Settlement required many McDonald's franchisees to pay up to $50,000 to individual workers
The ice cream machine might work today, as McDonald’s celebrates a legal victory against a decade-long rival.
In 2012, a political movement called Fight for $15 swept the United States, with workers calling for minimum pay of $15 an hour. The union-backed group began filing complaints with the National Labor Relations Board (NLRB) on behalf of McDonald’s franchise workers, claiming they were fired or disciplined for participating in labor organizing.
Register: Employment Law Masterclass California
In 2014, the NLRB brought a case against McDonald’s and its many franchisees. The government agency’s goal was to expand the circumstances in which companies could be considered “joint employers” of franchise or contract workers, requiring them to bargain with unions and exposing them to liability for labor law violations. The global fast-food chain denied wrongdoing, arguing that it doesn’t exercise enough control over franchises to be considered a joint employer.
Under federal labor law, the NLRB can settle claims against businesses over the objections of unions or workers involved in a case. That’s exactly what happened in 2019, as McDonald's was ordered to pay up to $50,000 to individual workers, the New York Times reported. However, the settlement didn’t include a concession that the Chicago-based company was a joint employer.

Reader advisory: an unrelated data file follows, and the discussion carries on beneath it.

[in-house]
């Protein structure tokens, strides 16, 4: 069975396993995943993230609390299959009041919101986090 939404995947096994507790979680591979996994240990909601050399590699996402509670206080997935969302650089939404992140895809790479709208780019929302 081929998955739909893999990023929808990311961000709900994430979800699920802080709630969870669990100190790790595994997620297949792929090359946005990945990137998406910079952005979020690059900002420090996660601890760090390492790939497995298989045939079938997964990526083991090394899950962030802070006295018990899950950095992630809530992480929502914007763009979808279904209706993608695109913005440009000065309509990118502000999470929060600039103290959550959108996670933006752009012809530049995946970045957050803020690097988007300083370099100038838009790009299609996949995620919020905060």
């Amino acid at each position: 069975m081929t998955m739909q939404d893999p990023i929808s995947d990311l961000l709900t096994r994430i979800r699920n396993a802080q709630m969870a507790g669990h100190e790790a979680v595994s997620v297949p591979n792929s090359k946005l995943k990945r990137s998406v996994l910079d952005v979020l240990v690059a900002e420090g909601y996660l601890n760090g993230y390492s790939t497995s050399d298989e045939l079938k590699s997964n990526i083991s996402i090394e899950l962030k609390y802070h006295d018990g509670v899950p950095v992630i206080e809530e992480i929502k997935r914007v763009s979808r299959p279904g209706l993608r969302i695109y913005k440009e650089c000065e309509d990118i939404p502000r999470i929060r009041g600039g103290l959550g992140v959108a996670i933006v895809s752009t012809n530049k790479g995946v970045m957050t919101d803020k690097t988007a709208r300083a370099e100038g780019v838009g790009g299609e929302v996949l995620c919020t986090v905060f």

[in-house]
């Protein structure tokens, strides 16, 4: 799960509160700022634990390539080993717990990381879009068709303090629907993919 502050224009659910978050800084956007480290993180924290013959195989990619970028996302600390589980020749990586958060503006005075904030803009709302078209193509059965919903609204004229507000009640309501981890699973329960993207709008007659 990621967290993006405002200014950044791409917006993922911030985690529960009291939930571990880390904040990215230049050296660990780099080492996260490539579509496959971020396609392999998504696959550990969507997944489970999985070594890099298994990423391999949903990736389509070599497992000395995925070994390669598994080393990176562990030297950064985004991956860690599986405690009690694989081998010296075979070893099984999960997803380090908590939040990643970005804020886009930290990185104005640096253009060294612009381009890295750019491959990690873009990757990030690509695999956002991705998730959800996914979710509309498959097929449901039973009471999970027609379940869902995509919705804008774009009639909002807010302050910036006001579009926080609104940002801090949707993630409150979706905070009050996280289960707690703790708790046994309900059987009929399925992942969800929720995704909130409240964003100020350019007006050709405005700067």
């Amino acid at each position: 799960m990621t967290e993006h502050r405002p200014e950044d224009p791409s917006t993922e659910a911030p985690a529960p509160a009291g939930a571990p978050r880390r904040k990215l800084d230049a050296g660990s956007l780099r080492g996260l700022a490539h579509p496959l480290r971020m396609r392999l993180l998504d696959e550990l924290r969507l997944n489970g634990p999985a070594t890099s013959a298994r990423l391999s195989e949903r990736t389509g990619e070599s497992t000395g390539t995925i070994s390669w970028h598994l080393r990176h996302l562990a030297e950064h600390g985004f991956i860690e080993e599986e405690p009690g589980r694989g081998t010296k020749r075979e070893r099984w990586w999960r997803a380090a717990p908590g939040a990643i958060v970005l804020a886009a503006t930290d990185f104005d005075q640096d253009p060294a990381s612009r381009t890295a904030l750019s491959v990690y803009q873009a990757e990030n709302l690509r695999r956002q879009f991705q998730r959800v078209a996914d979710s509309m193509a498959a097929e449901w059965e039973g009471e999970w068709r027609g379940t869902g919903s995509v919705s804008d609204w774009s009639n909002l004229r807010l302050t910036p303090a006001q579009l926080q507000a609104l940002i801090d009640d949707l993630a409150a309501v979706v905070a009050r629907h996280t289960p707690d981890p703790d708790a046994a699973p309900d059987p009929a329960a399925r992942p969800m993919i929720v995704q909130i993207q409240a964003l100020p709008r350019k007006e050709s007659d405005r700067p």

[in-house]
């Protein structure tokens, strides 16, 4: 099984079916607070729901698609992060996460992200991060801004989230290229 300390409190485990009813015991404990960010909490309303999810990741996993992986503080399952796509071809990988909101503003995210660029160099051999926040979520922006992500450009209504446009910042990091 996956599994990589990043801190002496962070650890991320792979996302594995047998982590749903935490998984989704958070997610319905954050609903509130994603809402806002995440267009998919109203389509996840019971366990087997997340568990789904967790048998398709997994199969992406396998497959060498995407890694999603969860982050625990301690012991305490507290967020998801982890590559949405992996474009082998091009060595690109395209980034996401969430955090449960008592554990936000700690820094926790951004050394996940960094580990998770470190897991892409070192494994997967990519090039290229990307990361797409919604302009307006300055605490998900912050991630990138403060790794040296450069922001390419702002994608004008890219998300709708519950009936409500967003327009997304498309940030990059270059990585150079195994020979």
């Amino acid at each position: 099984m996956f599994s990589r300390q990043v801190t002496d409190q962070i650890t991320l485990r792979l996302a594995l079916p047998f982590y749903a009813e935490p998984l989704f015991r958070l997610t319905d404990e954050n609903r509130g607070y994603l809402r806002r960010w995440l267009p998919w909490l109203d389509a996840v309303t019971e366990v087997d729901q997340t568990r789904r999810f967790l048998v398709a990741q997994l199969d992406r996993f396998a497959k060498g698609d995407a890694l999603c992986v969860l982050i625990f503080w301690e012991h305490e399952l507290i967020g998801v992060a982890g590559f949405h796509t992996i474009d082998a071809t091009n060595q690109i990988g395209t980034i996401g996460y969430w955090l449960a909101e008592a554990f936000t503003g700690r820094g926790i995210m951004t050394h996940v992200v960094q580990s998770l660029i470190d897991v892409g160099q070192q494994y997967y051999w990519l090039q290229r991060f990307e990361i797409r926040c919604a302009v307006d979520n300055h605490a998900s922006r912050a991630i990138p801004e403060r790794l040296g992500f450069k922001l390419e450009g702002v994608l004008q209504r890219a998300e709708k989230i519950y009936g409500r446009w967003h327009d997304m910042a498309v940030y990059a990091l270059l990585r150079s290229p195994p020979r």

Fight for $15 challenged the settlement, and today, an appellate court has ruled in McDonald’s favor.
The U.S. Court of Appeals for the D.C. Circuit has rejected the group’s claim that the settlement was inadequate because it didn’t resolve the key question of whether McDonald’s could be held liable for unlawful labor practices by its franchisees, Reuters reported. Fight for $15 also argued that a member of the NLRB who took part in approving the settlement had a conflict of interest and should’ve been recused. The court ruled that those claims weren’t properly presented.
Unionizing efforts have picked up steam since the COVID-19 pandemic. At the end of 2021, Starbucks employees in Buffalo-area stores voted to form their first union in the U.S. It was a monumental victory for U.S. restaurant workers, which are among the least unionized in the country. Only 1.2% of workers at food and drinking outlets were members of unions in 2020, below the private-sector unionization rate of 6.3%, according to the Bureau of Labor Statistics.
Earlier this month, Amazon workers at a warehouse in Staten Island, NY voted to join a union for the first time in company history. The Amazon Labor Union (ALU) has called for the e-commerce giant to raise wages, give more paid breaks and vacation time, enact “more reasonable” productivity rates in the warehouse, among other demands.
ALU is led by Christian Smalls, a former manager at the Staten Island facility, who was fired by Amazon in 2020 after the Seattle-based company claimed he violated social distancing rules. Smalls argued he was fired in retaliation for staging a protest at the beginning of the COVID-19 pandemic, calling for stronger safety measures. Last year, Smalls launched the ALU, which relies upon donations via GoFundMe to fund organizing activities.